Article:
Will the Arab League Suspend Saudi Arabia?

Saudi Coalition War in Yemen

On August 9, 2018, US-backed Saudi-led coalition carried out yet another airstrike, that hit a school bus. 54 Yemenis were killed, 44 of whom were children. Trying to justify their latest act of monstrosity, Saudis borrowed from the Hasbara and argued that the terrorists had used children as a human shield.

As reports coming in from Yemen decimated the Saudi narrative, the Saudi government announced that it would conduct an investigation and bring the perpetrators to justice. The prospects for a legitimate and a transparent investigation remain bleak. Saudi apologists in the American media who had exhausted themselves trying to justify the US-backed coalition and paint Muhammad Bin Salman as a reformist expressed hope that the incident of August 9th would be a turning point for the war in Yemen.

Merely a couple of weeks later, the coalition has carried out another airstrike killing a further 26 children and four women in the province of Hudaydah. Clearly not the turning point that the intellectuals had hope for. If every instance when civilians are killed in an airstrike counts as a potential turning point, then there have been so many turning points that we have made a full circle. We are back at the point where we expect Saudis to show some humanity even though they have proven themselves utterly devoid of it.

If anything positive has come out of this war of aggression on the poorest nation on earth, it’s that it has exposed the Arab League as the toothless body it is. In 2011, the western media consistently called upon the Arab League to take action against Syria for the ‘killings of innocent civilians.’ Bowing to the calls from the West, Arab League not only suspended Syria but also expressed its’ desire for Assad’s removal from the office.

One of the main charges they levied against Assad was that he denied his people the right to protest. The irony that the charge came from the most repressive regimes on earth went largely unnoticed by the media intellectuals.

Where are they now? Why is no one calling on the Arab League to take similar actions over killings of innocent Yemeni civilians? Could it be because the perpetrator is Saudi Arabia, a staunch US ally? Or is it because the UK and US are actively involved in the killings of Yemeni civilians themselves?

When in 2011, the Arab League suspended Syria’s membership for ‘killings of innocent civilians,’ many expressed hope that the Arab League would become the avenue for resolving Middle-Eastern issues going forward. But what Syria’s Arab League representative, Yousef Ahmad, pointed out then stays true today:

“It’s obvious that they’re following the U.S. agenda.”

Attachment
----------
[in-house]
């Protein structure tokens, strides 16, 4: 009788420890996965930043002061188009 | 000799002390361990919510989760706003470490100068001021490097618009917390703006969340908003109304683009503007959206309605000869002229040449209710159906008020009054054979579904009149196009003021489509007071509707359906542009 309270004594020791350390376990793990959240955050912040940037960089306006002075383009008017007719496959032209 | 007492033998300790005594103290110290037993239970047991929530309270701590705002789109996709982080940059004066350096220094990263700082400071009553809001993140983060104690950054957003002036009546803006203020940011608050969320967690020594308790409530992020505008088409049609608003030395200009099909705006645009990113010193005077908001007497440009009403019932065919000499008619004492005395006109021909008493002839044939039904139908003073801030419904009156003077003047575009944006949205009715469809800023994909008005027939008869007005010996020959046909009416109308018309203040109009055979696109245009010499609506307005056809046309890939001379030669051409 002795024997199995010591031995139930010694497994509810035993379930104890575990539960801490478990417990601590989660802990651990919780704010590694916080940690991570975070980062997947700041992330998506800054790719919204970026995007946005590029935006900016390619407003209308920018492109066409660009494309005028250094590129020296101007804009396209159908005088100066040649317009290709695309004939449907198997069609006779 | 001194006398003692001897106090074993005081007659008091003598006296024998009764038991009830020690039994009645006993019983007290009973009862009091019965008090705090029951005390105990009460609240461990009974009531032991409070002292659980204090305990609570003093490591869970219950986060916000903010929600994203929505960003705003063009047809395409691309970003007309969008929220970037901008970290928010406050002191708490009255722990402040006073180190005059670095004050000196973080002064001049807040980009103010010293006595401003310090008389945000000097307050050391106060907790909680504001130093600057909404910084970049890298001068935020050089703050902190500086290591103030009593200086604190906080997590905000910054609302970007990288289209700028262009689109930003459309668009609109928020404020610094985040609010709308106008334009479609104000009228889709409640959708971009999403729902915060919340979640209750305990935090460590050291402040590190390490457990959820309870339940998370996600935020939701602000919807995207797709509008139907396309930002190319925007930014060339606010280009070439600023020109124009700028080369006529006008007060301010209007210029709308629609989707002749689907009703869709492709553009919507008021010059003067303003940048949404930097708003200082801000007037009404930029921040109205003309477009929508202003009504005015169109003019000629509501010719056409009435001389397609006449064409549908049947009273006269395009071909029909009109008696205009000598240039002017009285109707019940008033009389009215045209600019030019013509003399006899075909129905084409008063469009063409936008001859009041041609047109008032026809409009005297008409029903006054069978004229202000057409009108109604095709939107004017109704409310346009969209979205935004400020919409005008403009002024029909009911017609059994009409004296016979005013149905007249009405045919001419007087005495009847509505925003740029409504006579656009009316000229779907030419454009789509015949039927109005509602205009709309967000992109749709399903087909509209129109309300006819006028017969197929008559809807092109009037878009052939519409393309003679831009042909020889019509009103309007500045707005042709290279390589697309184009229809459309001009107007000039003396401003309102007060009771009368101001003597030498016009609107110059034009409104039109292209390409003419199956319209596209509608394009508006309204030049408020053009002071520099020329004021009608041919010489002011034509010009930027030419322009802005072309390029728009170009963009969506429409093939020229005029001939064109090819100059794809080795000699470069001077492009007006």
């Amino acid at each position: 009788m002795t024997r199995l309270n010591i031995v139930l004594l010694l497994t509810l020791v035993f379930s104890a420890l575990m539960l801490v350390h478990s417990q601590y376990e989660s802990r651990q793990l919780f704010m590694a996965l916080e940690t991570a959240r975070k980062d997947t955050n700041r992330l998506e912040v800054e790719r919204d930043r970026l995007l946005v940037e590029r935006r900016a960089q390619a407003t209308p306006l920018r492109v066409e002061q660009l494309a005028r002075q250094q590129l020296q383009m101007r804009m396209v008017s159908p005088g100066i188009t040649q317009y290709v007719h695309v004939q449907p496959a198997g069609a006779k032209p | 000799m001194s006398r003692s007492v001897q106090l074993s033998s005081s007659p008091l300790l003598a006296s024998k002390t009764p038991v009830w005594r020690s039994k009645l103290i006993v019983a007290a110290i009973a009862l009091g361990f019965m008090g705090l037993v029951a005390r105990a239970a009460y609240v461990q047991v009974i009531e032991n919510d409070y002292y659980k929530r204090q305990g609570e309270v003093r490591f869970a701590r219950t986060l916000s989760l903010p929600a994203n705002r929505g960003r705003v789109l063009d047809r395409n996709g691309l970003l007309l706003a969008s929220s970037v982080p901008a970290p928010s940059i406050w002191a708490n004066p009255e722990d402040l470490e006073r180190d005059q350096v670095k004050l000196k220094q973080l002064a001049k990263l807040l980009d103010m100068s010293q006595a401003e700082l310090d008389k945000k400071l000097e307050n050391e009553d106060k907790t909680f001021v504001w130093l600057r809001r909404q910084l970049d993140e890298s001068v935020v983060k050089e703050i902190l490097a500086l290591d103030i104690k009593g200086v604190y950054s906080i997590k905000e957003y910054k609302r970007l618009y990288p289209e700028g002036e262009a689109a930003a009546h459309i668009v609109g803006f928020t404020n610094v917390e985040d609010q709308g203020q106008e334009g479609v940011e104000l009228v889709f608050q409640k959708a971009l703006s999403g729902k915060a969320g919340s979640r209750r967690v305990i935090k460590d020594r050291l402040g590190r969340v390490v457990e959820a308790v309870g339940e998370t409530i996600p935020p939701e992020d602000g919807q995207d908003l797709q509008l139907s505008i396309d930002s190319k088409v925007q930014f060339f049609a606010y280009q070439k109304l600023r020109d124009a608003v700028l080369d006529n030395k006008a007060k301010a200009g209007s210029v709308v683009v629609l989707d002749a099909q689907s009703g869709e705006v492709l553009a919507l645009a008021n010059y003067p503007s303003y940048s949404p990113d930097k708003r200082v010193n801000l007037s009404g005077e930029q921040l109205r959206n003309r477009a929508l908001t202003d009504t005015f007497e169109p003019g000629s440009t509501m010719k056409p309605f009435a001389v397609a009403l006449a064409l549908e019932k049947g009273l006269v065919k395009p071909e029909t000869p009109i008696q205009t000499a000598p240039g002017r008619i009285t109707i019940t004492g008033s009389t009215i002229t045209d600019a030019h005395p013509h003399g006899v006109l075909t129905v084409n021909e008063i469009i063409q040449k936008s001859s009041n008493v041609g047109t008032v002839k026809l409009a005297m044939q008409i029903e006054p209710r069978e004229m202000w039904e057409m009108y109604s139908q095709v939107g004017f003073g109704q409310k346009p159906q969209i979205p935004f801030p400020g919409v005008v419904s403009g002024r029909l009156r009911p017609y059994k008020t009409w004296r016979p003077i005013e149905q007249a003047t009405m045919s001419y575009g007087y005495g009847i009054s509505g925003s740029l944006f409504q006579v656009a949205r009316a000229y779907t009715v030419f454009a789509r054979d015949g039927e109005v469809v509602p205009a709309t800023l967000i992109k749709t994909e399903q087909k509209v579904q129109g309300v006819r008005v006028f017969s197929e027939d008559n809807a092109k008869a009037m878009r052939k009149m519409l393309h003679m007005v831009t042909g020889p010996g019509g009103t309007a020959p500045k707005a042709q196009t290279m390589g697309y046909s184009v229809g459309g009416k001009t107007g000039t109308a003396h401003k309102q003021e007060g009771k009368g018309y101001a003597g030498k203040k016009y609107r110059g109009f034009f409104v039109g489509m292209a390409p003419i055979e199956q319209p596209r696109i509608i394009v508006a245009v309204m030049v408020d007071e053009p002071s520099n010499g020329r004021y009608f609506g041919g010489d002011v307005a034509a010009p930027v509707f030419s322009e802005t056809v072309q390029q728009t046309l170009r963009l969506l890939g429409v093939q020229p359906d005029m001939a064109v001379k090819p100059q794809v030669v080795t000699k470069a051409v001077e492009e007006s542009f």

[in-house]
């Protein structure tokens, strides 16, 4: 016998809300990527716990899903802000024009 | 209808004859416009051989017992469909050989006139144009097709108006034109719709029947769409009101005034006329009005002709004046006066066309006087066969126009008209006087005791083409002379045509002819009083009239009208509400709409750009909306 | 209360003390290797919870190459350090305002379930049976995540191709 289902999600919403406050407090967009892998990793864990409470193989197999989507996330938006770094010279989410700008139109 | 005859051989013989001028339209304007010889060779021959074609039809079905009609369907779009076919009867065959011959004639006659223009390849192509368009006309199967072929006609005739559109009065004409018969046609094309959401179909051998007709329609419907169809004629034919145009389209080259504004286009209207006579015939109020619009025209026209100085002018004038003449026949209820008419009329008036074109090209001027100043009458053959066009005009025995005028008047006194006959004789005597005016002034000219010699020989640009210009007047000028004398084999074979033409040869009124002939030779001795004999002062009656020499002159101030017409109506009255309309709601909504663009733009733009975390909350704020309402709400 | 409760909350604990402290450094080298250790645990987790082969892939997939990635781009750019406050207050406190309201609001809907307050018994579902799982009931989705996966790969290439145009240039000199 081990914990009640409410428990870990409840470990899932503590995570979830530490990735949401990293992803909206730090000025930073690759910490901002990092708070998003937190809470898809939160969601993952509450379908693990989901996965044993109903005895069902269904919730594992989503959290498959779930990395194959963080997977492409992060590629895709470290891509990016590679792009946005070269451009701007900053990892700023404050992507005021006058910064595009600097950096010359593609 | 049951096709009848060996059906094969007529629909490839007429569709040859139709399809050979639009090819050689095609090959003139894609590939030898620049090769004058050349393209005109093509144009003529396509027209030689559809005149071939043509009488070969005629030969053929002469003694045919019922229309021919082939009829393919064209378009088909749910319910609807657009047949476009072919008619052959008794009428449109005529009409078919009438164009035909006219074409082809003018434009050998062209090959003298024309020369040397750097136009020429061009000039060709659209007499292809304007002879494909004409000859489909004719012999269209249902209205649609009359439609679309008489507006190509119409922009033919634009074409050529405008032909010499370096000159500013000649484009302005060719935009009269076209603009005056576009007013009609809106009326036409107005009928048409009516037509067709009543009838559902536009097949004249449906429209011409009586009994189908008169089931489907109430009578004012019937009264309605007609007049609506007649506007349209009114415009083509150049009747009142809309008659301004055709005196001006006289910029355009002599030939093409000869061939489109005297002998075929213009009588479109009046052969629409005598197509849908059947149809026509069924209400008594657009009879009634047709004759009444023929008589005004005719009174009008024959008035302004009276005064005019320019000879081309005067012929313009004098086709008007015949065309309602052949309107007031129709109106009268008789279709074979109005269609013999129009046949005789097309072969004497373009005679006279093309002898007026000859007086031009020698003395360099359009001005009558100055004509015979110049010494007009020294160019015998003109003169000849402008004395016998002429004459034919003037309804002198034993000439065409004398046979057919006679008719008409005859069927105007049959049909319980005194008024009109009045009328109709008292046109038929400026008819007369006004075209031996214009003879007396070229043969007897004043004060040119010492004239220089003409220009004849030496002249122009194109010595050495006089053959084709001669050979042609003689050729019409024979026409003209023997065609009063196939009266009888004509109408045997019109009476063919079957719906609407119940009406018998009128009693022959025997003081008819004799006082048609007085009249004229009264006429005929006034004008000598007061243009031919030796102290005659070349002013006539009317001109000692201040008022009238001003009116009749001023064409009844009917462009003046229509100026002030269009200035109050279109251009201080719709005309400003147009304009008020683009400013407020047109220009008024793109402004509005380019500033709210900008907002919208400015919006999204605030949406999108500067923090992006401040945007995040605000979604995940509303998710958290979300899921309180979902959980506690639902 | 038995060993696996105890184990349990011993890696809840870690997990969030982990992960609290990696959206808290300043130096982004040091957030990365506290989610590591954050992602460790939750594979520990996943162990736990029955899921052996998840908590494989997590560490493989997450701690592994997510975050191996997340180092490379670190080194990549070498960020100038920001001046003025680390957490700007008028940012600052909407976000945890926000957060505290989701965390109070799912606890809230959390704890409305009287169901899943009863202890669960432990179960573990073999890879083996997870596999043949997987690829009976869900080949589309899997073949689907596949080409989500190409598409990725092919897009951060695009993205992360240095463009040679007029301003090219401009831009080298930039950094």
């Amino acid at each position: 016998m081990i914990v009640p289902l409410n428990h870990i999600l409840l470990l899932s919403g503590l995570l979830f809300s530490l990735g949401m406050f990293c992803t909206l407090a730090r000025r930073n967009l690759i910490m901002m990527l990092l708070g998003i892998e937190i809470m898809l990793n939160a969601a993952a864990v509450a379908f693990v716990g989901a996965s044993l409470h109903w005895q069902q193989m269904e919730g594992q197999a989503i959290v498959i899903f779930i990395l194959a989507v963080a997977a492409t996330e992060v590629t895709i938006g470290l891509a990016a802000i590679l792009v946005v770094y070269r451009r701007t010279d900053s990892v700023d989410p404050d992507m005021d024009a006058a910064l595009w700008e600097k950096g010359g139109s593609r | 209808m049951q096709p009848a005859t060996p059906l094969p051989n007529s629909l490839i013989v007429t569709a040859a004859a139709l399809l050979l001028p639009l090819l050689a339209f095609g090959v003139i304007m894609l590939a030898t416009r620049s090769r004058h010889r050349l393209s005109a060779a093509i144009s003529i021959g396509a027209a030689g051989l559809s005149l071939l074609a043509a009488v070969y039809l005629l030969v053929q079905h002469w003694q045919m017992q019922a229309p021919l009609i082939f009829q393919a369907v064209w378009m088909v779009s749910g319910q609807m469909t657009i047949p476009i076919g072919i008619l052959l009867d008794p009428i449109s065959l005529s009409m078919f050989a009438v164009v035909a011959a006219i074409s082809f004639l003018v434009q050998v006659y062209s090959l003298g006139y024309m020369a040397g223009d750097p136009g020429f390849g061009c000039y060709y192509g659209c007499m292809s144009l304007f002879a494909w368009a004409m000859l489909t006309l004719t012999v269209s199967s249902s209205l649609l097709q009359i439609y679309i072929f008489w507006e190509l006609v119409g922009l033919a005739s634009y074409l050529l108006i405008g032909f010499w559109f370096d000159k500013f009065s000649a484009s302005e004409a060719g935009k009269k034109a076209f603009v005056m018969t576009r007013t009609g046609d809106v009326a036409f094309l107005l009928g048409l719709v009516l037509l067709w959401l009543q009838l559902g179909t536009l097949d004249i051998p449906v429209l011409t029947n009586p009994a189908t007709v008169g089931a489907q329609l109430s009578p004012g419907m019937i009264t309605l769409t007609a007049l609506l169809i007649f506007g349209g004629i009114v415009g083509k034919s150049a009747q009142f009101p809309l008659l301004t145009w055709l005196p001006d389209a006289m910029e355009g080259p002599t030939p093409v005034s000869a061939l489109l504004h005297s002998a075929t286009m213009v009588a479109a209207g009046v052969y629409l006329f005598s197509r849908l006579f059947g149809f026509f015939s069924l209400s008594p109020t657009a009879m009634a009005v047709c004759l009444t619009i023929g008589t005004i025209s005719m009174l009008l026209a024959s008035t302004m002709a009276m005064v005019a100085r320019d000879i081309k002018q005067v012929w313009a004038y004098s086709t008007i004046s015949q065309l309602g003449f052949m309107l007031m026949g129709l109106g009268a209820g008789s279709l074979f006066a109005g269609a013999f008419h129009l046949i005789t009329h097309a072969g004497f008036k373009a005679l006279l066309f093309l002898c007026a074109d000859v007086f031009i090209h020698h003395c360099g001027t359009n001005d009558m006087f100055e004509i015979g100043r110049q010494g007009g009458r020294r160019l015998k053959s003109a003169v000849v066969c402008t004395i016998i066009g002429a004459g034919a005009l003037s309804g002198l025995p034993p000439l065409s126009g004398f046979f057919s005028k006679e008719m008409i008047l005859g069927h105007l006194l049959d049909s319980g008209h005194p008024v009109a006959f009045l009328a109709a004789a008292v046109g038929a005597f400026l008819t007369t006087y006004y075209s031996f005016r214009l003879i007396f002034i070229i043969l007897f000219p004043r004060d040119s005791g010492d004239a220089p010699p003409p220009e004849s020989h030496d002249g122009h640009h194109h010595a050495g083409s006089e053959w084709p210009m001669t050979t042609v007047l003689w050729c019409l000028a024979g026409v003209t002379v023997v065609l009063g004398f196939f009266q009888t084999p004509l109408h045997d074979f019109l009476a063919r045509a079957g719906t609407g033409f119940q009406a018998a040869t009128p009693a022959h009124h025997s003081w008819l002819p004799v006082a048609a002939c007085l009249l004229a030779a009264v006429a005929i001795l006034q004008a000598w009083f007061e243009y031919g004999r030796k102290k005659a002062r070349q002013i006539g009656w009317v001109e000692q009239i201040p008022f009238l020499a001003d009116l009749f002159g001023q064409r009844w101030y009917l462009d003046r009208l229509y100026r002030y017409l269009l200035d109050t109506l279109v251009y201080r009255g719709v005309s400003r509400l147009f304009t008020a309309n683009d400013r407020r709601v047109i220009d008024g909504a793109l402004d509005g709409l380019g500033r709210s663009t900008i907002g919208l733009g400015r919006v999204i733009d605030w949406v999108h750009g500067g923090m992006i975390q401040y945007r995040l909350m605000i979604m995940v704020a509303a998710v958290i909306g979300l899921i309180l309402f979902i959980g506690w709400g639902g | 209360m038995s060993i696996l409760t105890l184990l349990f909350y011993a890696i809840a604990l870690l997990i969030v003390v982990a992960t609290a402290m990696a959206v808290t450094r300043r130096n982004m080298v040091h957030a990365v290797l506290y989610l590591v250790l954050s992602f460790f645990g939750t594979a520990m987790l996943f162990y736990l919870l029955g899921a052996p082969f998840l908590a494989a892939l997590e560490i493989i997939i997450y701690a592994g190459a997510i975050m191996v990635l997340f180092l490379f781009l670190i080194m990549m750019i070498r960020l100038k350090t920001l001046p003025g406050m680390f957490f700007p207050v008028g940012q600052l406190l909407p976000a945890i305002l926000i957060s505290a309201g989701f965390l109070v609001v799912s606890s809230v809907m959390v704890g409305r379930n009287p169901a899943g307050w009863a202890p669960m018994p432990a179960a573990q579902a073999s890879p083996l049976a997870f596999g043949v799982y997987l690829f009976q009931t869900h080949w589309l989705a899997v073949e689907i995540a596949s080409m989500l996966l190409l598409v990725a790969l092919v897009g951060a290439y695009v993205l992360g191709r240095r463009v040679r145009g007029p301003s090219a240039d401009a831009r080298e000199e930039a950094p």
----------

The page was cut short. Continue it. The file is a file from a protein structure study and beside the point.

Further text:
Ahmad’s comments are convincing when you ask why didn’t the Arab League suspend Iraq when Saddam Hussein carried out chemical attacks against the Iranians? Saddam faced no hostility at the Arab League because what he did was supported by the United States just like Saudi atrocities in Yemen today enjoy the US support.

The only other nation that the Arab League suspended to force a regime change was Gaddafi’s Libya. In 2011, when NATO was seeking authorization from the UN to carry out airstrikes on Libya to oust Gaddafi, Arab League expedited the process by suspending Libya.

NATO officials later thanked the Arab League saying that they would not have gotten UN authorization were it not for Libya’s suspension from the league.

Rather than becoming an avenue for resolving middle-eastern disputes as intellectuals had hoped, Arab League remains a puppet body of the United States as Yousef Ahmad described it.

Back when the Arab League suspended Syria, President Obama called the suspension an “increasing diplomatic isolation of a regime that has systematically violated human rights.”

Four years later, President Obama backed the Saudi-led coalition that unleashed a war of aggression on a people with no army, air force or navy. Imposing a total embargo that led to malnourishment of 7 million Yemenis and starvation of over 8 million. According to the UN, a Yemeni child dies every 10-minutes from war-linked causes.

President Obama did not think that that was violating the human rights of Yemenis neither did the prominent media intellectuals of NYTimes and Washington Post.

The bias that the newspapers in the United States express for Saudi Arabia has been most noticeable in recent weeks. As the tensions between Canada and Saudi Arabia escalated, columnists in the Washington Post and NYTimes poked holes in Justin Trudeau’s foreign policy rather than confront Saudis for their despicable human rights situation.

Neither of the newspapers praised Trudeau’s stance against the imprisonment and possible death penalty of women rights activists nor did they highlight the repression in Saudi Arabia. The only criticism they did engage in was on Trudeau’s embattled foreign policy.

While the Arab League is quick to act against elements that threaten American interests in the region, the issues that matter the most to middle-easterners are swept under the rug, which makes it all the more likely that any opposition to Saudi war crimes won’t come from leadership of any of the countries currently on the Arab League.

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